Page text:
GMUSL Supreme Court Clinic in the News

The Law School’s Supreme Court Clinic, a partnership with Wiley Rein LLP, has been featured in a recent Associated Press story published in a number of news sources including the Washington Post, Fox News.com, and the Wall Street Journal Law Blog.  GMU students worked on the case Wood v. Milyard (No. 10-9995) argued on Monday. 

Briefs for this case, and other Supreme Court cases (October 2003 Term – present), are available on the American Bar Association’s United States Supreme Court Preview page.  An audio recording of the argument will be posted on the Court’s Argument Audio page after tomorrow’s Conference.  The Court website provides access to argument recordings 2010 – present and Argument Transcripts  2000 – present.

Love and the Constitution

Forty-five years ago, the Supreme Court struck down state prohibition of interracial marriage. At the time, 16 states had laws outlawing marriage between a man and a woman of different races (many more had prohibited interracial marriage at some period before repealing these statues).

In Loving v. Virginia, 388 U.S.1, 12 (1967), the Court unanimously held Virginia’s anti-miscegenation statute unconstitutional:

Marriage is one of the “basic civil rights of man,” fundamental to our very existence and survival. . . . To deny this fundamental freedom on so unsupportable a basis as the racial classifications embodied in these statutes, classifications so directly subversive of the principle of equality at the heart of the Fourteenth Amendment, is surely to deprive all the State’s citizens of liberty without due process of law. The Fourteenth Amendment requires that the freedom of choice to marry not be restricted by invidious racial discriminations. Under our Constitution, the freedom to marry, or not marry, a person of another race resides with the individual, and cannot be infringed by the State.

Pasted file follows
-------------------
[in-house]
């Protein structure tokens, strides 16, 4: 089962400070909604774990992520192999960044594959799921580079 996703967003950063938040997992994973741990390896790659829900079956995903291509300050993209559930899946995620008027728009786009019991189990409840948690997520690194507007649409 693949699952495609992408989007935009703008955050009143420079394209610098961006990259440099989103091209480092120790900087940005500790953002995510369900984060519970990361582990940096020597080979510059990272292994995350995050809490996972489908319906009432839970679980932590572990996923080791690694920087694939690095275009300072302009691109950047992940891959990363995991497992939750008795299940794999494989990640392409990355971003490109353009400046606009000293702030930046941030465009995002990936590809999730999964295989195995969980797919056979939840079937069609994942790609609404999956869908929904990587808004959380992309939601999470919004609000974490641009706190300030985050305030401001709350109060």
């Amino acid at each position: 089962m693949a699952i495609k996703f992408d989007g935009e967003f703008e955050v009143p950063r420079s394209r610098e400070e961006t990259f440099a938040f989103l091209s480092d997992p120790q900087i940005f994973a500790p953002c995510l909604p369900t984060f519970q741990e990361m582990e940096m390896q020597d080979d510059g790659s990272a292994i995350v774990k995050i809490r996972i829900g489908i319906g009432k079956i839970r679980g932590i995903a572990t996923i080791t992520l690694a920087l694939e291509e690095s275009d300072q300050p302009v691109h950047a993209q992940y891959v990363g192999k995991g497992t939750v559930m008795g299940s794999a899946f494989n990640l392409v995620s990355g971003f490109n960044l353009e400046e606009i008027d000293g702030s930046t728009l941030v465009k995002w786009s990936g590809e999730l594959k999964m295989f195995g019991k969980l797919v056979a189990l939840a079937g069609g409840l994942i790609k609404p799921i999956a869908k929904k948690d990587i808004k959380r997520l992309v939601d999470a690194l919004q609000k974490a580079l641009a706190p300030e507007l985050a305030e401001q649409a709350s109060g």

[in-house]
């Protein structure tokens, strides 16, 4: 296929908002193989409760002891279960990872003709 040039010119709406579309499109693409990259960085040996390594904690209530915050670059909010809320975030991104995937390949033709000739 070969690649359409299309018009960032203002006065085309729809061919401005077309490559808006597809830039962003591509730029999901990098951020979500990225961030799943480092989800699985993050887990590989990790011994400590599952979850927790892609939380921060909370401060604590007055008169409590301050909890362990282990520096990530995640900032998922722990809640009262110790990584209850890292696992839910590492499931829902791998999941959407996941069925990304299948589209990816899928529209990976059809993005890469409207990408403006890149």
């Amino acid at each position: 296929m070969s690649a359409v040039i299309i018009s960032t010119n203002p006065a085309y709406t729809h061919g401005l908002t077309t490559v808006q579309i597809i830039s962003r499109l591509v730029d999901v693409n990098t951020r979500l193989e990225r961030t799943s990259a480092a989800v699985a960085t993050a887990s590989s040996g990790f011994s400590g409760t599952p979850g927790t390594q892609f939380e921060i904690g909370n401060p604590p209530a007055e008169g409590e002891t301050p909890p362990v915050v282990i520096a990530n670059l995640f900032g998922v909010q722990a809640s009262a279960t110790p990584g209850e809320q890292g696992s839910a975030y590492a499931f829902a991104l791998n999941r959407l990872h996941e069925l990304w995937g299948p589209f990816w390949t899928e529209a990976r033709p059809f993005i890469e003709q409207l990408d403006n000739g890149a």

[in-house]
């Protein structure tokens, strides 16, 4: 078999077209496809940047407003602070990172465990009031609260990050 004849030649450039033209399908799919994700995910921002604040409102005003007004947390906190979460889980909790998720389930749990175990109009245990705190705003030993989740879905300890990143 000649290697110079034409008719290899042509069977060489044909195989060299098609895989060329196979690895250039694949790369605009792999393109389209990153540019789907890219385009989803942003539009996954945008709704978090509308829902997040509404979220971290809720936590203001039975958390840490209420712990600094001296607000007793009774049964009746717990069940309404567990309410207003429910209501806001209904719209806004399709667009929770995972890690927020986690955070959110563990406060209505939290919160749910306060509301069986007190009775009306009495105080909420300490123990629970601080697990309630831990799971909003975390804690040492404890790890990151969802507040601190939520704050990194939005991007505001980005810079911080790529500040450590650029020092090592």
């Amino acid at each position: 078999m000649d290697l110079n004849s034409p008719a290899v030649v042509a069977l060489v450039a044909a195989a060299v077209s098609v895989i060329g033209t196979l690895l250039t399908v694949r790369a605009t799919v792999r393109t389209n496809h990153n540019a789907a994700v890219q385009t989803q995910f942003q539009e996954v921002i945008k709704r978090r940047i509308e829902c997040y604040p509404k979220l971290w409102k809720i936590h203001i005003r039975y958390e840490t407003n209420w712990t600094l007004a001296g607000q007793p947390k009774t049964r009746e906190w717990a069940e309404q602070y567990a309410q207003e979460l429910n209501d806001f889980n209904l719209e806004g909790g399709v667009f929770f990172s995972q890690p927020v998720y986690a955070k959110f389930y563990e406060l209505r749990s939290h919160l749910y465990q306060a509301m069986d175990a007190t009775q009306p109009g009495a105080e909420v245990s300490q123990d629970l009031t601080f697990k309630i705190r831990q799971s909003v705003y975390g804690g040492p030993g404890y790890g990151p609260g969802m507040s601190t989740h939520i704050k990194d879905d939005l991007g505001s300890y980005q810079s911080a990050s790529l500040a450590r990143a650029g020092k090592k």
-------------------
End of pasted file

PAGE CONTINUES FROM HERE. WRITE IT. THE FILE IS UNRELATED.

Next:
As reported in the ABA Journal, a new documentary about the Loving case, The Loving Story, will premier on HBO today.

Happy Valentine’s Day!


“Take nothing on its looks; take everything on evidence”*

Today marks the 200th anniversary of Charles Dickens’ birth. Dickens, of course, was a prolific chronicler of English law and legal institutions—-warts and all. Dickens’ descriptions of the law and lawyers often did not paint a rosy picture.  See this recent New York Times Op-ed piece.

But two centuries later, Dickens remains an influential voice in the legal world.  His books are referenced in hundreds of law review articles.  Last Term, Chef Justice Roberts began an opinion quoting Bleak House.  Stern v. Marshall, 564 U.S. _, 131 S. Ct. 2594, 2600 (2011).

Happy Bicentennial Charles Dickens!

*Great Expectations

Harvard Law School Event on the Impact of Citizens United

At a recent event sponsored by the Harvard Law School American Constitution Society, HLS Professor Lawrence Lessig, author of Republic Lost:  How Money Corrupts Congress and a Plan to Stop It and Jeff Clements, author of  Corporations Are Not People shared their views on the the aftermath of Citizens United v. Federal Election Commission.  A video of this discussion is available here.